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Supplements » God-Given Rights and (August 2003)
God-Given Rights and by David Holloway
British Airways and Gay Pride
On Monday 28 July  The Times newspaper had the headline reporting the words of Rod Eddington, the British Airways' chief executive: "We have no God-given right to survive." He issued this warning and referred to "God-given rights" after the walk out by check-in staff and the loss of millions of pounds-worth of business.
The day before newspapers were reporting the Gay Pride event in London. For the first time, with the blessing of the police authorities, "gay police came out with pride." Prominent in the event was Commander Brian Paddick, Britain's highest ranking openly gay officer. Paddick, you may remember, was removed from his post at Lambeth after the Metropolitan Police Authority wrote to him saying he "demonstrated lack of judgment". This was following allegations by his ex-boyfriend that he allowed cannabis to be used at his home.
But - it is claimed - there are gay "rights". So, of course, the Commander should get top billing. Others undoubtedly claim a "right" to take cannabis. Indeed, many activities that others classify as wrong or immoral are today being claimed as "rights". Laws are then being annulled or passed to enforce these "rights" while often proposals to underline "God-given rights" are not passed. For example, in July in the wake of the Government's determination to repeal Section 28 - the law banning local councils from promoting homosexuality - the House of Lords failed to pass a proposal of Lady Blatch to give strong safeguards for parents in place of Section 28 (of the two bishops present the Bishop of Newcastle voted against and the Bishop of Manchester voted for the proposal).
What, therefore, are "rights"? How do they differ from "moral" or "God-given rights"? Is there a difference? Can you claim "a right" to anything? People, today, are certainly trying!
God-given or moral rights
Jeremy Bentham (1748-1832), the English utilitarian philosopher, described the idea of moral rights as "nonsense upon stilts". To such people rights are mere human conventions. To them there are no moral rights or absolute rights as a divine gift because there is no divine giver.
Now this is not to deny there may be legal rights. These, of course, come from enactments of Parliament; and because they have the backing of the courts and the police, they can be enforced. So in reality they just come from the wishes (or whims) of MPs. Such rights are human creations and nothing more, unless, as believers claim, they coincide with God-given rights.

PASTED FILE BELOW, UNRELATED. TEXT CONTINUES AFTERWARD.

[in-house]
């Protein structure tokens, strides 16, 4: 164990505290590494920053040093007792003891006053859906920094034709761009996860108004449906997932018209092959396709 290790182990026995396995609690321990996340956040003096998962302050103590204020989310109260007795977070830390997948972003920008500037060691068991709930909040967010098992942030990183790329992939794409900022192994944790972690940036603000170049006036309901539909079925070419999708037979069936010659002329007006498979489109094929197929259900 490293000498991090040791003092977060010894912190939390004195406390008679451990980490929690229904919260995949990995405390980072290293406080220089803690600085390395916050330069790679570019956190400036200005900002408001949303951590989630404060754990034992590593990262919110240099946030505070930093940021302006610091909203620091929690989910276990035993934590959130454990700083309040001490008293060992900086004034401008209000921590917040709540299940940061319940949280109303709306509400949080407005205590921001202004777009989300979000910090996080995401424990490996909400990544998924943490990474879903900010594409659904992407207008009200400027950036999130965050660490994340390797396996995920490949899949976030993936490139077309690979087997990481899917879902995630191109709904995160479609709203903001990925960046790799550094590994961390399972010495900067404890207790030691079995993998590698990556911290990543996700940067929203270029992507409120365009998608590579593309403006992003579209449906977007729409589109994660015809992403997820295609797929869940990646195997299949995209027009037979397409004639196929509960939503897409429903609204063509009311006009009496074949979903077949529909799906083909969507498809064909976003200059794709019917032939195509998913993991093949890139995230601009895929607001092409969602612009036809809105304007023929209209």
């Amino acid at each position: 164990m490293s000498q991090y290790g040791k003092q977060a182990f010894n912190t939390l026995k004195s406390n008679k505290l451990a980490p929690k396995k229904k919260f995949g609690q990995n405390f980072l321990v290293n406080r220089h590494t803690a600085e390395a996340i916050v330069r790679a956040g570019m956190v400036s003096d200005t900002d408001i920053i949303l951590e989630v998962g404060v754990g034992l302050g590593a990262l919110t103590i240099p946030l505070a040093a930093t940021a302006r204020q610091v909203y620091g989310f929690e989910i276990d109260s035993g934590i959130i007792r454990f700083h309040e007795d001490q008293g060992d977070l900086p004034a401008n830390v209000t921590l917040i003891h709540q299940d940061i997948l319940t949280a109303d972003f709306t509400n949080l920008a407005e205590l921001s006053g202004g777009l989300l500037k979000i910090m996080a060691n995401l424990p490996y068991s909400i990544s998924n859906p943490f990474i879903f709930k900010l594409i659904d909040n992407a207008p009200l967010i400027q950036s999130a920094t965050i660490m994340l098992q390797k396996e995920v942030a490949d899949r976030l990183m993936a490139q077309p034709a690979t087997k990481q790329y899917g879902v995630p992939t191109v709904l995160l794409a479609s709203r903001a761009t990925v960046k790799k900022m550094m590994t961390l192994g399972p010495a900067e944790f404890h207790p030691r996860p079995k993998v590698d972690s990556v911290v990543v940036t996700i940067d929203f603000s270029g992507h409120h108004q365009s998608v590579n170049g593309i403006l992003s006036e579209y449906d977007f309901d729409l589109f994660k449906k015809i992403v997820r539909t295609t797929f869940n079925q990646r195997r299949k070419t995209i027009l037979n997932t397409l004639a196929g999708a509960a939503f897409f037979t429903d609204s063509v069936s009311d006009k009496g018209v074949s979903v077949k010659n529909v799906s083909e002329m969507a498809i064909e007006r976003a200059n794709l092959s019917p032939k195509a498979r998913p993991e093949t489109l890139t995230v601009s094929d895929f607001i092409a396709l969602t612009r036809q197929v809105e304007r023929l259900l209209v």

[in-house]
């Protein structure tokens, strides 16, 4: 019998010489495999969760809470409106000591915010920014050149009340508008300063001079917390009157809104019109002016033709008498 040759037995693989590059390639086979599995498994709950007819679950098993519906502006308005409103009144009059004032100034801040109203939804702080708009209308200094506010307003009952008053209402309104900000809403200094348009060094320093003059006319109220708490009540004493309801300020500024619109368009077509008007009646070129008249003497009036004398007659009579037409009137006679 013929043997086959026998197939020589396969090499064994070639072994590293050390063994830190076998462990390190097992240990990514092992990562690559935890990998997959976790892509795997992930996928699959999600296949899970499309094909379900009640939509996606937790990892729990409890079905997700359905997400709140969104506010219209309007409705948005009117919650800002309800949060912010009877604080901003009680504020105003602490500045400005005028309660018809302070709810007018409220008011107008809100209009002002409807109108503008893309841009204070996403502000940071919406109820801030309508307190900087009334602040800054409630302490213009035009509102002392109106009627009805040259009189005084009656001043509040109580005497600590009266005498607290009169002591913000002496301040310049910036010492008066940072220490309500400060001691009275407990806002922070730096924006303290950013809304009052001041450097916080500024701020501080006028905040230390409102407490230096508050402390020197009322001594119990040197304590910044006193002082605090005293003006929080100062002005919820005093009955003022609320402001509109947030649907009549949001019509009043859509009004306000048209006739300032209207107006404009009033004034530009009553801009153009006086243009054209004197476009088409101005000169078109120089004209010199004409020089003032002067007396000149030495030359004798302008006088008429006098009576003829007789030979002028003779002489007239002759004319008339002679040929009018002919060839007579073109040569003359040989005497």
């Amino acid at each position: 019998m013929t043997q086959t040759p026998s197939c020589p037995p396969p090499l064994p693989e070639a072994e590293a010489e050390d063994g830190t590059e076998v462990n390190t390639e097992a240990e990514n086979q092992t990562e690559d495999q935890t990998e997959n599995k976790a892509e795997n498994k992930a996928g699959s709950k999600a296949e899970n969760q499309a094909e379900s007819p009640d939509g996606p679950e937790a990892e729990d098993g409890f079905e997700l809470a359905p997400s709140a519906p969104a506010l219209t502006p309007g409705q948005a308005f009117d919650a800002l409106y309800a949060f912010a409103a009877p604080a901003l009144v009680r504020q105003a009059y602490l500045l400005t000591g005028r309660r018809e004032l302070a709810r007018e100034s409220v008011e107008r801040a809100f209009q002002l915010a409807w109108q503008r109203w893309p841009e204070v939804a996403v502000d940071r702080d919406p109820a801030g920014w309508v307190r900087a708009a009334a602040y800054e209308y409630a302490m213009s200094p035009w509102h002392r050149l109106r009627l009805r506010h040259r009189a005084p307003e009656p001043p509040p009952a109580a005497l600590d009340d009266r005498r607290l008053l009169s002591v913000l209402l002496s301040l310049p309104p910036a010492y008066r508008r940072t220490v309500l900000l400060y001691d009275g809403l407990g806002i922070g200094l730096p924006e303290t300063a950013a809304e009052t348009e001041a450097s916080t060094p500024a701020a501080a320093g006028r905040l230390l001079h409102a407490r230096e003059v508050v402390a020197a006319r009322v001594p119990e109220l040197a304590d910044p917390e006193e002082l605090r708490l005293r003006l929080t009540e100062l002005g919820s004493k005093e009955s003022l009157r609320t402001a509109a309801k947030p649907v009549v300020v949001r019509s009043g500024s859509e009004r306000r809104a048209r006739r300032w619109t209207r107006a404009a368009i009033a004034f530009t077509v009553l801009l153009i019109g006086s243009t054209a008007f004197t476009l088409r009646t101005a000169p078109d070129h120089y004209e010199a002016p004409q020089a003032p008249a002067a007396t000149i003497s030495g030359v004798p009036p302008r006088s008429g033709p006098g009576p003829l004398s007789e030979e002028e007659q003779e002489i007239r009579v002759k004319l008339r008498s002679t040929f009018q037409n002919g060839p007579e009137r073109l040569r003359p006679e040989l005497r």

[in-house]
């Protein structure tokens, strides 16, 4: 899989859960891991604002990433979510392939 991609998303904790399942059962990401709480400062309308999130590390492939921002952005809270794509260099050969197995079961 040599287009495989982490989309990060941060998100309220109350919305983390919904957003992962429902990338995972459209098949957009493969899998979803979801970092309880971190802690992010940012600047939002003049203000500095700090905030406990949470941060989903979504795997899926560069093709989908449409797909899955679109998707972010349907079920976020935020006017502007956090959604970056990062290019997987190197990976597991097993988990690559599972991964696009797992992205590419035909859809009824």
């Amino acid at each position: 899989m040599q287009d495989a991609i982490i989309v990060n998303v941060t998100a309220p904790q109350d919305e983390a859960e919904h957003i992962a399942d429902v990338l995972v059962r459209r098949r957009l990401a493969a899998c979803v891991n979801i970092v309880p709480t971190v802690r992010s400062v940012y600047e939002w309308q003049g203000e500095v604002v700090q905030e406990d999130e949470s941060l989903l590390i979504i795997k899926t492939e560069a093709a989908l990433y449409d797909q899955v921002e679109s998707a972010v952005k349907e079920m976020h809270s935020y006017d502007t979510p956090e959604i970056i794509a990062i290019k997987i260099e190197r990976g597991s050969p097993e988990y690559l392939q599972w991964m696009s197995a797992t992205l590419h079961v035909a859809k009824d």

The concept of "human rights", as it has developed in the Western democratic world with its rule of law, was rooted in a firm belief in an absolute, God-given moral law. This, if you like, is a "primary law" behind all human laws. Paul's words in his letter to the Romans (chapter 2.14-15) have been crucial in this thinking:
"when Gentiles, who do not have the law, do by nature things required by the law, they are a law for themselves, even though they do not have the law, since they show that the requirements of the law are written on their hearts, their consciences also bearing witness, and their thoughts now accusing, now even defending them."
Theologians refer to this as part of God's general revelationwhich comes through nature and in the human conscience. This parallels God's common grace - "your Father in heaven," said Jesus, "causes his sun to rise on the evil and the good, and sends rain on the righteous and the unrighteous" (Mt 5.45).
General revelation and common grace, however, are to be distinguished from God's special revelation found now in the Bible and his saving grace seen at the Cross and received through faith in Christ alone. So the good news (or the "gospel") relates to that special revelation and saving grace. But it has to preached in the context of God's general revelation and common grace.
Greek and Roman formulations of "natural law"
Paul, in all probability, knew the consensus of the Greeks and the Romans over what they termed "natural law" or "the law of nature". Cicero, Seneca and the Roman jurists were clear and so was the Greek philosopher Aristotle. Referring to this natural law, Cicero says